My Sister Sif – Ruth Park
Viking Kestrel, 1986
Ever since their father’s death, the Magnus girls have lived with their uptight elder sister Joanne in Sydney. Seeing how her beloved Sif is pining for their island of Rongo, fourteen-year-old Erika arranges a secret homecoming, but her plans are disrupted by the unexpected arrival of Henry Jacka – an American biologist fascinated by Rongo’s unusual sea life. Erika knows that if he finds out the truth, things will never be the same again.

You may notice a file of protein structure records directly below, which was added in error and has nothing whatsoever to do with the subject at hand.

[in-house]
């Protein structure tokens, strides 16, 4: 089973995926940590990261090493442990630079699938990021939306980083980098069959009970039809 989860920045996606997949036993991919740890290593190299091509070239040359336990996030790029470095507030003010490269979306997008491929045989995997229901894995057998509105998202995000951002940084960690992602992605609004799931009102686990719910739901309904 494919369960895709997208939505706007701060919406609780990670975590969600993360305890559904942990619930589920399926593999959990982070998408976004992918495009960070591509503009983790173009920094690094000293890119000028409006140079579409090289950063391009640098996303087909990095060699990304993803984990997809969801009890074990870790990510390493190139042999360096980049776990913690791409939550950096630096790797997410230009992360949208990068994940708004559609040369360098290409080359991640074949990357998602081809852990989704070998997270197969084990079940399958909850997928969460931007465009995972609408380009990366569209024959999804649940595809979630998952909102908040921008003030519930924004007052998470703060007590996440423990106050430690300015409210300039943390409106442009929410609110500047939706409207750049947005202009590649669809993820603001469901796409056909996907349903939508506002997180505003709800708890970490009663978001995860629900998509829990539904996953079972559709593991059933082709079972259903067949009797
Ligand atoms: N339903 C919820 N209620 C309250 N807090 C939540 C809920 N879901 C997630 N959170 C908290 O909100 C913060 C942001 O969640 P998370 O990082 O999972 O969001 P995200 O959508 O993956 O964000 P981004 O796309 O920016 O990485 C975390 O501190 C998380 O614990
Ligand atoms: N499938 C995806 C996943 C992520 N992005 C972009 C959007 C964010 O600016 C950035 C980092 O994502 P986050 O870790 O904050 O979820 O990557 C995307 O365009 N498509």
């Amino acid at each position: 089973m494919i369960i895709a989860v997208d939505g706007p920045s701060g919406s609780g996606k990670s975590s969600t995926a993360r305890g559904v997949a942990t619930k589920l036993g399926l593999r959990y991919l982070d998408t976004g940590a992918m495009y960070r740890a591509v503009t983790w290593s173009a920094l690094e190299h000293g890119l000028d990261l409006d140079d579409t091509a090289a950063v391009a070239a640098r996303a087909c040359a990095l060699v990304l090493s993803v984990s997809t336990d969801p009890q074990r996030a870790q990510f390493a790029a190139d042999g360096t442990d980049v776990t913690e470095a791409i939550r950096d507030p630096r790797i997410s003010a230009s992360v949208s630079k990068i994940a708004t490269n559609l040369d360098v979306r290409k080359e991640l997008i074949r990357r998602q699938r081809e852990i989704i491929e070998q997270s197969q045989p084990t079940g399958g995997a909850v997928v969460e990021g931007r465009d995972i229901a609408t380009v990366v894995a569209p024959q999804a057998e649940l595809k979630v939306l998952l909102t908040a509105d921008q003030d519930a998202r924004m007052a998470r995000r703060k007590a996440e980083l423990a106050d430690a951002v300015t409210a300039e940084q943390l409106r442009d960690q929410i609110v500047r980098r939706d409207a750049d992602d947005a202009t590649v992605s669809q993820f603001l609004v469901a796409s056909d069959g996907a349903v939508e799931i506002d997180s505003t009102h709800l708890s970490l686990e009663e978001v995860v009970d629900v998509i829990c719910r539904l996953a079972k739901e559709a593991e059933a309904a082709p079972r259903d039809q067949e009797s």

This was such an odd book. Erika – or Riko, as she’s also known – is a somewhat inconsistent mixture of naïve and domineering and doesn’t grow very much as a character. Actually, most the character dynamics and pacing throughout My Sister Sif feel a little off. The depiction of Pacific Islander culture, probably quite ground-breaking when first published, is decidedly simplistic and at times a bit cringey, while the ending is so abrupt and extreme that it feels out of keeping with the rest of the book. On the other hand, Park uses traditionally fantasy creatures with brilliant originality in what is actually science fiction, and frames environmental consciousness in a unique way. The book just hasn’t aged as well as it could have.